Lae_M

About Me

I have been a writer for … well, it feels like forever and I can’t think of anything else I would like to do. I write crime from the criminal’s point of view not to justify or mitigate the criminal’s actions, but to simply show where the criminal is coming from. I have always been fascinated and angered by the far too simplistic view of many middle and upper class people perpetuated, fostered and amplified in the media that criminals are ”monsters”, embodying everything that is ”evil”. If you believe in ‘evil’ and want to experience it first hand, be strong, look in the mirror and take stock. You’re no better. Nature, nurture, circumstances, situations, desperation, upbringing, societey’s expectations, pressure, education and that sense that nothing else matters anymore are all catalysts to crime. My stories reflect just that. The terse, lurid, violent tales about crime and desperation from the point of view of the criminal. They seek to discover the heart of criminality to create compelling reading for those who enjoy crime and are interested in the humanity of even the most unlikable characters.

  1. And compelling it is indeed. Here’s a thought. A novel based around the past year in Libya. Sort of like The Year of Living Dangerously

  2. I was always fascinated by Jeffrey Dahmer and for some unknown reason, felt sorry for him. I think he was just looking for love and didn’t want anyone to leave him, hence keeping his victims’ hearts in the fridge. I’m an animal lover/fanatic, so when I hear of people hurting or killing them, it alters my opinion. I tend to judge people on how they treat animals. When I discovered that Dahmer did this, I was upset…however, I still wish I had been able to talk to him in person – he just seemed fascinating to me.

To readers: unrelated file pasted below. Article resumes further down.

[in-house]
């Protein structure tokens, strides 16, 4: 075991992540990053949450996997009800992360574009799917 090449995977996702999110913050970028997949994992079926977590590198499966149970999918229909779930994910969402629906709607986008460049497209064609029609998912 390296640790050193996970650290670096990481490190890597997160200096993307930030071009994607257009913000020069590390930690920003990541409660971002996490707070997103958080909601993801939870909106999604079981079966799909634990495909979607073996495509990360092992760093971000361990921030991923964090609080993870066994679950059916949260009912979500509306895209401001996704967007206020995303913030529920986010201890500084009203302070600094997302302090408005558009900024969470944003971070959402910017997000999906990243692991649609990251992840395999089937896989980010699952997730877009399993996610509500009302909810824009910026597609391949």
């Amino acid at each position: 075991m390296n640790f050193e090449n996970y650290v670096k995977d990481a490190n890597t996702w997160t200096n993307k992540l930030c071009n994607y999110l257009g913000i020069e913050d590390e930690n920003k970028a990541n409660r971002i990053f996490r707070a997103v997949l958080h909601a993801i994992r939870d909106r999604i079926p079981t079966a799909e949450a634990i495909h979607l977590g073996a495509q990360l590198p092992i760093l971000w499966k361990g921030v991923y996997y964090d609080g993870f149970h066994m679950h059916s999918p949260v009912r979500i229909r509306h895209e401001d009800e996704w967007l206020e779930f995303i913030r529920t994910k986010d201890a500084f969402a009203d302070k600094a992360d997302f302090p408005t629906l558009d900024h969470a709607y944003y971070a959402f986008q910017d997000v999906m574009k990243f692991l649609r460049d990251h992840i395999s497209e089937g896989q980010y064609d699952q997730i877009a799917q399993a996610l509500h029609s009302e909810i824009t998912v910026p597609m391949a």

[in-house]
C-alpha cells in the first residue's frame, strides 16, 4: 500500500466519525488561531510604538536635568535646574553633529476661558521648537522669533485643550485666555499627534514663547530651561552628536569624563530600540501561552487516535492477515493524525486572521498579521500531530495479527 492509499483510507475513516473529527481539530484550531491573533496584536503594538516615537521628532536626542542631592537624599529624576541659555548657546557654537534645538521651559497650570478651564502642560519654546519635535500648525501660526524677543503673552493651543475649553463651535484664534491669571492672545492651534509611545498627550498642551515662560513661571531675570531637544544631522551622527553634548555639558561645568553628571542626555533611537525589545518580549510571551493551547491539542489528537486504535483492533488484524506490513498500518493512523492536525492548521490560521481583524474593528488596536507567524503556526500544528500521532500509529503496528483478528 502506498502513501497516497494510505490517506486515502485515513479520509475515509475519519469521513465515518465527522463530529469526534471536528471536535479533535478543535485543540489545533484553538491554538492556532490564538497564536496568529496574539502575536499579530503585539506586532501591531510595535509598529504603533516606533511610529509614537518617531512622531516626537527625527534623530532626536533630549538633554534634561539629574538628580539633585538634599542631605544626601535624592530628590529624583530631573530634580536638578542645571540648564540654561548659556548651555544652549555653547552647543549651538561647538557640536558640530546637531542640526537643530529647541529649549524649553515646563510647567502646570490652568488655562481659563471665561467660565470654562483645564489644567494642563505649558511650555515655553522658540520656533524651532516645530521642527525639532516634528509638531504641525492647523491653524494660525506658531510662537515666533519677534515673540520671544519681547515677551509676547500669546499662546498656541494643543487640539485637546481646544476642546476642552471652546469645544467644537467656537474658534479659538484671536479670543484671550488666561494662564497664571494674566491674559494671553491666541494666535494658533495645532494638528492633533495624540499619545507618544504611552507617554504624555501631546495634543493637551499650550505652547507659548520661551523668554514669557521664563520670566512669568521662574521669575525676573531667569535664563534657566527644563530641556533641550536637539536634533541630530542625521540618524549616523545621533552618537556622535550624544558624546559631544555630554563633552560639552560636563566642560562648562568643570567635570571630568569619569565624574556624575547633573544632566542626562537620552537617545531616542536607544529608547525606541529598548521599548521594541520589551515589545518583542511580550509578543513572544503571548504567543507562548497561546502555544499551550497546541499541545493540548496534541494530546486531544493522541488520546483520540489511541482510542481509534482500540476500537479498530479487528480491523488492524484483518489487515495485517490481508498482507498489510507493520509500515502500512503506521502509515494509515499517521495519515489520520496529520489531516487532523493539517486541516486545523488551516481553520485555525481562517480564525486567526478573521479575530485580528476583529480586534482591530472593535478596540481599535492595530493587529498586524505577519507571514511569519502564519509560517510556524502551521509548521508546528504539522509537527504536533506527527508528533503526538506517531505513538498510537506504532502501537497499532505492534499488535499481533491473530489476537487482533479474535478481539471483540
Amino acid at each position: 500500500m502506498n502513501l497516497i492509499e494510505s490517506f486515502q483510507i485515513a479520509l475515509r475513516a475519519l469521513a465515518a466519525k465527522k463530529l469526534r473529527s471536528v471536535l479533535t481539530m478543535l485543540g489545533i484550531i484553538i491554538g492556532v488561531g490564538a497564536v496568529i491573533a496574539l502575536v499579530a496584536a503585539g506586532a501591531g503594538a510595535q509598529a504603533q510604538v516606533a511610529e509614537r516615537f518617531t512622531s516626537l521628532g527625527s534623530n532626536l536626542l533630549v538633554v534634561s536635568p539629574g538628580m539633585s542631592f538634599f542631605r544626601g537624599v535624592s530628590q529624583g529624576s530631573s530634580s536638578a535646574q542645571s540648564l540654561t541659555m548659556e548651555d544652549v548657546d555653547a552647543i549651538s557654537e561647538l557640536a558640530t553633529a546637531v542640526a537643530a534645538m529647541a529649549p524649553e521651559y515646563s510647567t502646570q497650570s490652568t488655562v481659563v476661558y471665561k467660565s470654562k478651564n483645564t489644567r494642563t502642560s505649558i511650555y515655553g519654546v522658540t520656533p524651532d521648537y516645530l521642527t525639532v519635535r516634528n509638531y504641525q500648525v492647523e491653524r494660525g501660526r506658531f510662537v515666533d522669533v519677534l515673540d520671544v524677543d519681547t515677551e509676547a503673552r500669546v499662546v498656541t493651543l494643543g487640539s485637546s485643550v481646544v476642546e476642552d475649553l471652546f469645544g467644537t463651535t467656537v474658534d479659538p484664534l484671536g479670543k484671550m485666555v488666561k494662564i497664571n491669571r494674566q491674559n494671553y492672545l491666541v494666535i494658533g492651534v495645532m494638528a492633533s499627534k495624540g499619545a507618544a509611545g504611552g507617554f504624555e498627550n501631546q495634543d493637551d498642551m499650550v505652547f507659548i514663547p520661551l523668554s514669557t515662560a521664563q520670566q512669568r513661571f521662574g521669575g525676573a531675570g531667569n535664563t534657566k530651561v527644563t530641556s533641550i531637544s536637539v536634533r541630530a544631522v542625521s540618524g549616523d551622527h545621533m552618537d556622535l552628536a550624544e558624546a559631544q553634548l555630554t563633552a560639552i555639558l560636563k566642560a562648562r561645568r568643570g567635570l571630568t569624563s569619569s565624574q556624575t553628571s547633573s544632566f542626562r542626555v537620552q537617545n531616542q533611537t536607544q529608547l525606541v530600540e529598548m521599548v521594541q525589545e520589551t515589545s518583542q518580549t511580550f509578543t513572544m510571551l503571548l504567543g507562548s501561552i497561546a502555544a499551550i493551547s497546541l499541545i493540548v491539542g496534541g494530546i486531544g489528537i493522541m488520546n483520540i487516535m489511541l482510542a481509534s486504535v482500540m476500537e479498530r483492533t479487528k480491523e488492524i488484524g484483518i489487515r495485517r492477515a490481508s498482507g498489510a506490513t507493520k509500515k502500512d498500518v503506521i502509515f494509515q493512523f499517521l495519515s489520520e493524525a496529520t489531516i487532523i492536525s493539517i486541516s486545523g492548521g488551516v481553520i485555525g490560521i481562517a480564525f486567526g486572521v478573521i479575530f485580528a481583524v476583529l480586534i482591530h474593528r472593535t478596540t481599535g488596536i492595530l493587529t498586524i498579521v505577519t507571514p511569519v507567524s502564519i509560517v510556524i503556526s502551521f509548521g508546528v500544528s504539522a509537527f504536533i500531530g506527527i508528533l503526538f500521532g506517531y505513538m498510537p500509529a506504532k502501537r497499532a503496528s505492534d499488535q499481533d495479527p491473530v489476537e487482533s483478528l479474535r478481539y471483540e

• I can totally empathize with that, Dawn. Pay-for-Play, my 3rd project, stems from the life, death and everything in between of Cunanan, Gianni Versace’s killer. I found his life totally fascinating and the more criminal profiling I read about him the more fascinated I became.

      I think the appeal for me is in that he wasn’t a criminal in any way. Something happened to make him switch, found himself going through a bad patch, was weak and vulnerable and made a bad choice and when he realized what he had done, he also realized he had reached the end of his life as he imagined it.

      I do explore the concept in the novel and it was great fun to write it up and spend time with all the characters even though, at times, I just didn’t want to be in Andrew Cunanan’s head.

      Thanks for taking the time to post a comment and go through my blog. Much appreciated. I look forward to more discussions. :)

      All the best and happy writing.

  3. Criminals are a really interesting focus…and you will probably never run out of subject matter. What do you think about the ‘criminal’ politicians or priests (or any authority figure for that matter)? These minds are usually more paced, more ‘planned out’ than the criminal mind of the moment or the figure who carries out a ‘crime of passion’?

  4. Our society seems to have lost the natural sense of belonging and created the ‘us and them’ concept to try and make up for the lack.
    a novel (excuse the pun) way of showing the world we are all children of the same heavenly father.Go for it!

  5. Thanks for popping in and liking my post, Stuart.

    Come back soon. :)

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